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Like Bitter Chocolate

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I. Mel

I realised right away that I wasn’t going to tell him, and he wasn’t going to ask me. This was what had drawn me to him in the beginning — his calm, undemanding presence, and his refusal to push at any boundaries I might put up — but now I found myself standing on the other side of an almost unbridgeable gulf, leaving so many things unsaid. As always, I turned to baking to smooth over any difficult situation, showing up at Mel’s place a couple of days after the confrontation with Bo, bearing the ingredients for a new kind of brownie that I wanted to try. It looked sugary and chocolaty, and rich and over the top, and, most importantly, was going to give me something to focus on, and an excuse to disappear into the kitchen at awkward moments.

Mel’s flat was tiny and comfortable and lived in, the architectural equivalent of a warm blanket. He sat in the kitchen with me in companionable silence, occasionally reading off the quantity of a particular ingredient from the recipe. They differed from regular brownies in that they were covered with a thick layer of melted marshmallows and Rice Krispies, which I was going to have to prepare over the stove and then pour over the still-warm brownies. It would be ridiculously sweet.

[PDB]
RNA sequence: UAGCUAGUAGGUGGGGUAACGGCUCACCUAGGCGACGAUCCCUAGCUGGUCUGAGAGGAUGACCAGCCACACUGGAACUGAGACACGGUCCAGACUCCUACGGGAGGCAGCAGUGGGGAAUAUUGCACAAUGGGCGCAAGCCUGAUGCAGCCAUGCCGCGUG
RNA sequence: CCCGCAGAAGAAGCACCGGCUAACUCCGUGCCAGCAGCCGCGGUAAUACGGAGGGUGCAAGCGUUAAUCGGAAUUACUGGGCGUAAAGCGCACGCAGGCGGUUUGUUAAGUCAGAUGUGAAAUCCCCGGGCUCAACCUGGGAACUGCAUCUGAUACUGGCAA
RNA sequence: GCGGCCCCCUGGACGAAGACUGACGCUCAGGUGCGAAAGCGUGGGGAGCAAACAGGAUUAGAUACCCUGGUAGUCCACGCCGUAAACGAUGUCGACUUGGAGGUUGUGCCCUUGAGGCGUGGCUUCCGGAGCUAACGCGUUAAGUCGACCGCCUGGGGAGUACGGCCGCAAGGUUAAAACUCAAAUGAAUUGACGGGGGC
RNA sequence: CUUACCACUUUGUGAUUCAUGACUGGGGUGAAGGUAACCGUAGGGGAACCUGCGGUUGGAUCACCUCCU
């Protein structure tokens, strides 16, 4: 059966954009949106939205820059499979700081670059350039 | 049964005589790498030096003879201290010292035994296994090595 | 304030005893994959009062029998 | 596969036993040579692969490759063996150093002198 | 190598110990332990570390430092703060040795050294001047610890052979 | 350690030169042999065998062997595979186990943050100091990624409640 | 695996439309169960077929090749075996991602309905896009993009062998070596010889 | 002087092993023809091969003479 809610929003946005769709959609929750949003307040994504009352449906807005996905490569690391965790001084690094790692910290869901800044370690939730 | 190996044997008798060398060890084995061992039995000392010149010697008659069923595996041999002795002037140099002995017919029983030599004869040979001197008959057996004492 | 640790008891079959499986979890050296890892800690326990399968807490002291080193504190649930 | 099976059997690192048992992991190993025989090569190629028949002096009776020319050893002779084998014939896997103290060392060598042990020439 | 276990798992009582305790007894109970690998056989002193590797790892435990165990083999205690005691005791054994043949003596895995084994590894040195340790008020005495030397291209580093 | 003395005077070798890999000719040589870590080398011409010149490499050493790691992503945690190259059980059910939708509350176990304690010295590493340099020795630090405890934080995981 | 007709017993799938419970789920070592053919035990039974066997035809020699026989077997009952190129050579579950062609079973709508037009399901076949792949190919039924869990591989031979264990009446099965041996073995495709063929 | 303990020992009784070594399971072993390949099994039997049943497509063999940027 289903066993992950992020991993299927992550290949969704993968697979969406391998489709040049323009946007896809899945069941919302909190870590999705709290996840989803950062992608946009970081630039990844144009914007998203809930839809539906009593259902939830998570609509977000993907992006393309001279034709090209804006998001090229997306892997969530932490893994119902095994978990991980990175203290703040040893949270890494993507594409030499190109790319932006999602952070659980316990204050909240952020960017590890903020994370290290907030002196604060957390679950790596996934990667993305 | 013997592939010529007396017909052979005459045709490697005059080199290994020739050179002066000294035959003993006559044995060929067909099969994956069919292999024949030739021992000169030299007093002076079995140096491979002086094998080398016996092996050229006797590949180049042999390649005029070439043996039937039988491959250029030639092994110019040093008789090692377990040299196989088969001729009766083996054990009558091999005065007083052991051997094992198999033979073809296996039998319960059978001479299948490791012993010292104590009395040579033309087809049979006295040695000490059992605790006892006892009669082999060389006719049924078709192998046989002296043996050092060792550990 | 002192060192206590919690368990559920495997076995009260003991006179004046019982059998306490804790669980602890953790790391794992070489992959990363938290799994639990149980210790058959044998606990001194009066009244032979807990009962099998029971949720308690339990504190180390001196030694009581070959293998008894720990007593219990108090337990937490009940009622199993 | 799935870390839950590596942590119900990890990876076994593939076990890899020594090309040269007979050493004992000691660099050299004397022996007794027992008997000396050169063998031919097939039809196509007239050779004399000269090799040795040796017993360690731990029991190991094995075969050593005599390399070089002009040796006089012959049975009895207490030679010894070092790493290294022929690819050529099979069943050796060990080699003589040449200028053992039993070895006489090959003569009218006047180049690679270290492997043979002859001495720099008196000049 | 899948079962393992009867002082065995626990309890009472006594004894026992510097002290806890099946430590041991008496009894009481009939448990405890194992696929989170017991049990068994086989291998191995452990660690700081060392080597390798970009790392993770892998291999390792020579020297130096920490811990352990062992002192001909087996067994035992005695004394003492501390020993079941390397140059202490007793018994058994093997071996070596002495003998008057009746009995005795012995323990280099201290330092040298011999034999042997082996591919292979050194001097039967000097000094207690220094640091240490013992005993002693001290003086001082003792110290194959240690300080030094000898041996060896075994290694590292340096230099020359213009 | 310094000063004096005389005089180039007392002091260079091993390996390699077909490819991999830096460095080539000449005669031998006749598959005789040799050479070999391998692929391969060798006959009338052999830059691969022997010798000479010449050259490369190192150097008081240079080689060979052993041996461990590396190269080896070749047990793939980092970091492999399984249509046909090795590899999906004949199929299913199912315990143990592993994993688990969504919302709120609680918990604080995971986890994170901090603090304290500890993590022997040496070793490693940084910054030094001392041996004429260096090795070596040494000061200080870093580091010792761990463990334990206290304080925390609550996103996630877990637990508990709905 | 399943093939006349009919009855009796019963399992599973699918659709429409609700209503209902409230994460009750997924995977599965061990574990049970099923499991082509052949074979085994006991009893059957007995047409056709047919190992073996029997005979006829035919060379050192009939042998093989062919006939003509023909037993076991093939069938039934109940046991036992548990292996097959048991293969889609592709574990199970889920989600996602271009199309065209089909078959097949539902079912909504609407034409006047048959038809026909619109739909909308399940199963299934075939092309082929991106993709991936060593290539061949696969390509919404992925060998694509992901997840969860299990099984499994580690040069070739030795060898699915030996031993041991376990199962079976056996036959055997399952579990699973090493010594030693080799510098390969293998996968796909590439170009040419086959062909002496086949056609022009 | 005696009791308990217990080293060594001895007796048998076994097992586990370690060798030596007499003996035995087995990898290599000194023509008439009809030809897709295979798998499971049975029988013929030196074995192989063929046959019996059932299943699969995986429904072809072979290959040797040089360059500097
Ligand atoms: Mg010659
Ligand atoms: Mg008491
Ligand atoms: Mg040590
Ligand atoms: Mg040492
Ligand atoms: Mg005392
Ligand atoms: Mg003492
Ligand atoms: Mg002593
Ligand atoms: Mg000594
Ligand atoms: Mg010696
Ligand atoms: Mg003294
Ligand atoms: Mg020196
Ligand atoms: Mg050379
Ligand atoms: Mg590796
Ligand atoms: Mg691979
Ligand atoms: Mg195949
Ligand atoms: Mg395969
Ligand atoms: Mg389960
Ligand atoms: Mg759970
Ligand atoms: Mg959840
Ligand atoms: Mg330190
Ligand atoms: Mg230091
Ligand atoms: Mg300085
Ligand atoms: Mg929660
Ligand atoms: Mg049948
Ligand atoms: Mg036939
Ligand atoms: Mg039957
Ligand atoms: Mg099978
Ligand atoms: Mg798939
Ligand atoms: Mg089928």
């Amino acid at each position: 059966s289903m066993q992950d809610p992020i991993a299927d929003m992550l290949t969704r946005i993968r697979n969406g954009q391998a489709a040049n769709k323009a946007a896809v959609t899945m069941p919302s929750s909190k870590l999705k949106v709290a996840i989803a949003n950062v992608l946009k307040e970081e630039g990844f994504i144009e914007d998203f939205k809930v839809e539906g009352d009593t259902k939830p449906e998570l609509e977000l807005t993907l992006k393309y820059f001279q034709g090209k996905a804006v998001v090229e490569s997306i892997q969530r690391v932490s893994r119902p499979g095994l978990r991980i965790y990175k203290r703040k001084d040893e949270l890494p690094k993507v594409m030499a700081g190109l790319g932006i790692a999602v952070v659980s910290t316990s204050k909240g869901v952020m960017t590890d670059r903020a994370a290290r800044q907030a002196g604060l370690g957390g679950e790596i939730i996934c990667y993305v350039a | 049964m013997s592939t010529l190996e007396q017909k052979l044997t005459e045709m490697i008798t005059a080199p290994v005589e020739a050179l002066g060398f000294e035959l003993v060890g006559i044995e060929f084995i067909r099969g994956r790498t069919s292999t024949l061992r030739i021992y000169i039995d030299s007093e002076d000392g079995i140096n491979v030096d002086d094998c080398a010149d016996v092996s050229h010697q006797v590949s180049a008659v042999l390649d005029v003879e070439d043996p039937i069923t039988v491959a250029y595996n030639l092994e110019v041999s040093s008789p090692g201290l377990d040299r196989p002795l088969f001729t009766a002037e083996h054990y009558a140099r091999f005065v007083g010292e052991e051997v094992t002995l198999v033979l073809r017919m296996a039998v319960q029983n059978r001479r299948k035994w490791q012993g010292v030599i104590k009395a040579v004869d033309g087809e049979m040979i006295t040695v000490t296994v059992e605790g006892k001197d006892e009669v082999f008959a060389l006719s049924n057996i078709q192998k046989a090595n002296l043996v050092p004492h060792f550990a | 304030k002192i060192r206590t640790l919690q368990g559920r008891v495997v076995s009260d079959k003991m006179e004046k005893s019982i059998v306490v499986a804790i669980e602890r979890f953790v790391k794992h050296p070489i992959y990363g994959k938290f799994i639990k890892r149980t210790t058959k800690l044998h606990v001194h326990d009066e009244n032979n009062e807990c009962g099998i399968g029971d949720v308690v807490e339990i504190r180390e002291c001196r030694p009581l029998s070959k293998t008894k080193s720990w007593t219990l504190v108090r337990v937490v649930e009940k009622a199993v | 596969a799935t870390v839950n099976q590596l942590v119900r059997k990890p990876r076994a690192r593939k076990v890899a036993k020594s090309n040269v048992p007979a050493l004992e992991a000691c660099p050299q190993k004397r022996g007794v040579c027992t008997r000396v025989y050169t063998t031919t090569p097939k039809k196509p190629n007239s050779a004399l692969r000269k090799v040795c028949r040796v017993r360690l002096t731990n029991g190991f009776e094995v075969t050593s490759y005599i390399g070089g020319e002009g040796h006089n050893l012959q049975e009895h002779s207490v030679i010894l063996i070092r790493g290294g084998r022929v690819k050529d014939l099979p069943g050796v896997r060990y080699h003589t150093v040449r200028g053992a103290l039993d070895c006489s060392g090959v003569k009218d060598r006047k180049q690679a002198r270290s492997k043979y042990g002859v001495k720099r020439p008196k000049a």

As the brownies baked in the oven, Mel and I drifted out into his living room, which was crammed with the eccentric collection of ornaments, artwork and souvenirs he’d picked up at various points during his long years on the road. If you asked him about any object in the room, he’d be able to tell you a lengthy and detailed story about the circumstances in which he'd found it, the people he’d met and place he’d been visiting at the time, and where he had headed next, without ever letting slip exactly why he’d chosen to go to that particular spot. I wondered if that was the approach I was going to have to start taking when people asked me uncomfortable questions about No Town, vampires, blood and disappearances.

The flat slowly filled with the smell of sugar and cocoa. I’d replaced dark cooking chocolate with milk for maximum sweetness, and it mingled with the almost overwhelming aroma of marshmallows, which we were eating whole out of the bag while the brownies baked. At some point, I was going to have to make a whole lot of difficult decisions — about what to tell Mel, about magic, about my own safety — but I pushed all that aside. I had a kitchen, a stove, an oven and a recipe, and for now, those things were enough.